It is the familiar call that marks the modern election season: candidates crying foul over television ads produced by opposing political parties and interest groups. But unlike previous years, some local television stations are starting to respond to the complaints by yanking ads that are called contentious.

For instance, the Indiana Democratic Party recently ran an ad attacking Republican congressional candidate Chris Chocola for the way he ran his former business.

"... Cuts for the workers. Bonuses for the bosses. Sound familiar? Call Chris Chocola and tell him to practice Hoosier values, not Enron values," the ad says.

Chocola complained the ad was a cheap shot. One Indiana television station manager looked at it and agreed.

"The spot that associates Chocola with Enron and WorldCom is real low and real hard, in our opinion. A boxing referee would take a point away for a blow like that," wrote Jim Behling, president and general manager of WNDU in South Bend, Ind., in a letter to Kyle Osterhout of Media Strategies, which produced the ad.

In fact, the ad linking Chocola with Enron was yanked by four Indiana TV station managers.

The Republican Party claims it's had particular success in getting television stations to remove so-called "third-party ads" that the GOP finds objectionable.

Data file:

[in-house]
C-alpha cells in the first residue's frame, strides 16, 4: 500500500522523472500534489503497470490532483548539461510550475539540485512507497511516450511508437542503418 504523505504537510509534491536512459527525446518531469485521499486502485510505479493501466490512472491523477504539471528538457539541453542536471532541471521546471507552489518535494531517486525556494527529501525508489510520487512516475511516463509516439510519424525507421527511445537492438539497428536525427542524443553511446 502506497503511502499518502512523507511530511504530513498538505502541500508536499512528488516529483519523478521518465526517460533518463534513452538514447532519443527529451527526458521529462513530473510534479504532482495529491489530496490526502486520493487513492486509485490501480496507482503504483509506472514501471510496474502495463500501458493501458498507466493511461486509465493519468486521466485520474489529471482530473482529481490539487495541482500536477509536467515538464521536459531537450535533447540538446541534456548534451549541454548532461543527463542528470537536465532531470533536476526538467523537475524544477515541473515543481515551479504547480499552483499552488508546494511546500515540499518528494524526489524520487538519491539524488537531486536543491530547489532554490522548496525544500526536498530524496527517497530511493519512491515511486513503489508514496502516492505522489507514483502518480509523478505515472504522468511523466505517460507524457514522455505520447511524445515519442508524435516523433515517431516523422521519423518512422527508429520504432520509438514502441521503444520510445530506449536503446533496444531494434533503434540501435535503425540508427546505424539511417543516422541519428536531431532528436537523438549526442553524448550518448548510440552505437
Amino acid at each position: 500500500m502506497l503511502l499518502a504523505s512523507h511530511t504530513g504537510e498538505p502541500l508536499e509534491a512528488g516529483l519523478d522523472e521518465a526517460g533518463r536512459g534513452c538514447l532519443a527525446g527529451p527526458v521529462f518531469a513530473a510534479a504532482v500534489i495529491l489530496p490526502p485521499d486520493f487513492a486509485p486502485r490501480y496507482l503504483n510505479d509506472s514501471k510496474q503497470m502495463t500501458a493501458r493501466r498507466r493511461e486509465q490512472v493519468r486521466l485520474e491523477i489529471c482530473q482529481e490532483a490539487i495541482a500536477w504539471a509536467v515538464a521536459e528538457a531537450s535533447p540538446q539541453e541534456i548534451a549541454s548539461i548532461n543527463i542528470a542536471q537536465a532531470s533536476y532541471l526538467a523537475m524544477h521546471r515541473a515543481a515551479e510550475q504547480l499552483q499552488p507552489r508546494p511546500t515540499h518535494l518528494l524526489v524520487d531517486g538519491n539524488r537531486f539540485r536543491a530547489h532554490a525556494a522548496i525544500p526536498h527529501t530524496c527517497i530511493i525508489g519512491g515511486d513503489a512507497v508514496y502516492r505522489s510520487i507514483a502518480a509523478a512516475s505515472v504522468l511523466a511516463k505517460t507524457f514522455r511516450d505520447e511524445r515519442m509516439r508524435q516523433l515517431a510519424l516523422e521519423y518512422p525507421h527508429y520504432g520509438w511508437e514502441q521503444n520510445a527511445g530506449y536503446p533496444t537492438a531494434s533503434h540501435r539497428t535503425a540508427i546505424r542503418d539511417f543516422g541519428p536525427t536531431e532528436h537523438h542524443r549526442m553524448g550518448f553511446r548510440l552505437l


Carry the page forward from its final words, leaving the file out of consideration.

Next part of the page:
"We have successfully gotten [ads] taken off the air because [they] were so false and so misleading in 16 stations in six different states," said Steve Schmidt, communications director for the National Republican Campaign Committee. "These ads are off the air because they were found to be so defamatory."

Democrats also lay claim to getting an ad aimed at Democratic incumbent Rep. Chet Edwards of Texas pulled off the air. 

"Edwards opposed President Bush's tax cuts for families ... And Edwards voted against a $600 rebate that put money back into the hands of families," says the ad, produced by the Republican Party of Texas.

Three television stations in the Waco area pulled the ad after Edwards complained.

"He's a pretty conservative Democrat," said Jenny Backus of the Democratic Congressional Campaign Committee. "He actually has supported a lot of tax cuts, co-authored a lot of them. He went to the station and said: 'They mischaracterized my record. I co-sponsored the marriage penalty.' That's why it got pulled down."

A candidate for federal office can say almost anything in his or her own ad and it is considered protected political speech. But ads from political parties, union groups or special interest groups are not protected. When questions are raised, television stations elect to play it safe.

"Oftentimes, the TV stations are called upon to resolve conflicts, and it's very, very difficult," said Ron Faucheux, editor-in-chief of Campaigns & Elections magazine. "So many [stations] are saying, 'We don't have to resolve this, we would just as soon have these ads not run at all.'"

Sometimes the issue ads are re-vamped, but just enough to get re-aired.  One offending word is changed and they are put back on the air in a matter of hours.

In one case, the changes were so minor viewers who were asked said they were unable to tell the difference.